Whether you are listing all bank accounts on your financial statement, producing documents for the mandatory Rule 410 Disclosure or in response to a Request for Production of Documents, every account for which your name is on must be disclosed. Therefore, whether you may have a joint account with your parents or if you are listed on an account for an elderly family member out of convenience, every account must be disclosed. This also means that you must disclose every account with and for the benefit of your children.
If you do not regularly access the funds in these accounts, the judge might opt not to treat it as part of marital property. For example, as part of helping an elderly parent, you may have been added to his/her account so you can help pay bills. You may be a joint owner or trustee of a child’s account. If you are on these accounts for convenience, and these funds do not really belong to you, you should footnote that account with this explanation, so a judge can determine that these funds are not part of the marital estate or subject to division with your spouse. On the other hand, if you regularly use the account or the judge believes you added another person to your account in order to hide your assets, the account could be subject to division in a divorce.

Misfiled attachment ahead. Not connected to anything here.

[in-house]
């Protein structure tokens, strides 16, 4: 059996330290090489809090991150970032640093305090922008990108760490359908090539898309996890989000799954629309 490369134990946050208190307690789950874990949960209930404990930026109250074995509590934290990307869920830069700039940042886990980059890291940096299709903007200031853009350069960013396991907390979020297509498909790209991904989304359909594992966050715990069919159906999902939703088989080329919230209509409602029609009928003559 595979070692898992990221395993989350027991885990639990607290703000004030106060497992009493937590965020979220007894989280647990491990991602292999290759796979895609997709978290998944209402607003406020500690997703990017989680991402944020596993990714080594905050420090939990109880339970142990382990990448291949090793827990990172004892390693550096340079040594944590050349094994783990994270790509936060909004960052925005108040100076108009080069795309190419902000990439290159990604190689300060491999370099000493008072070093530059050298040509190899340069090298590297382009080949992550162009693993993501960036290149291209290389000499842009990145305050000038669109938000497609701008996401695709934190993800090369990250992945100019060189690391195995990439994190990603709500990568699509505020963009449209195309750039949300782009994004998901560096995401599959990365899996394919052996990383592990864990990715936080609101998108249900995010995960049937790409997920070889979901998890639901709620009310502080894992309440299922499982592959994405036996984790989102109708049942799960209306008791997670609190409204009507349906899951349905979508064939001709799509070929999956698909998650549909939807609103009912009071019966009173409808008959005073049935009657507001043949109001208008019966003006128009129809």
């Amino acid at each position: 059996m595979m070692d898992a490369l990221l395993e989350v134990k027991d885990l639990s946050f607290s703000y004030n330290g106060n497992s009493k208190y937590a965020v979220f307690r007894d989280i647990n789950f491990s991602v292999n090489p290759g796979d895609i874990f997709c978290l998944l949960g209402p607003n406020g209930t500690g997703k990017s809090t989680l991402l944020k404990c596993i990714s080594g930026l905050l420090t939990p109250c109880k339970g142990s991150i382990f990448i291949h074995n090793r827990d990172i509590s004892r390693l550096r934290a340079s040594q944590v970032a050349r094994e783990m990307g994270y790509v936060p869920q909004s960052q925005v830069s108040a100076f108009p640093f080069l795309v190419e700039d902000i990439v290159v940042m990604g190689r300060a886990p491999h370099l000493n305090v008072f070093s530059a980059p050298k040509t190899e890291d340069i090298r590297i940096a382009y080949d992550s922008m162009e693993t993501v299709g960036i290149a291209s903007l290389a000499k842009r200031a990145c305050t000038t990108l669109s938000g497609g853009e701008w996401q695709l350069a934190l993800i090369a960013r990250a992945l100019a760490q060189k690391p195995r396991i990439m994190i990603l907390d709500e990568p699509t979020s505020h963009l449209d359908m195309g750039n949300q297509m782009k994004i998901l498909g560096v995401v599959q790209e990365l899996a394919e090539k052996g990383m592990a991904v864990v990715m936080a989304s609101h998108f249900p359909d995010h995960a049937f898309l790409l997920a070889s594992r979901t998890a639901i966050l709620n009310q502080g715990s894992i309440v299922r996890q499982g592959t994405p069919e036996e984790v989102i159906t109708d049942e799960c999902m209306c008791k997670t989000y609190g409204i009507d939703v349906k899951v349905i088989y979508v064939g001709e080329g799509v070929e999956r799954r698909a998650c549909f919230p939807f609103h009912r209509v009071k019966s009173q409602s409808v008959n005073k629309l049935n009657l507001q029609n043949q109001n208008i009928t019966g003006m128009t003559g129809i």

It is important to note that disclosure and division are two separate matters. In other words, you must disclose all accounts even if they are not subject to division.
Massachusetts is an equitable division state, therefore, the court examines what is fair and equitable, but this does not necessarily yield a 50/50 split of every asset.
By: Christina Pashou, Esq.
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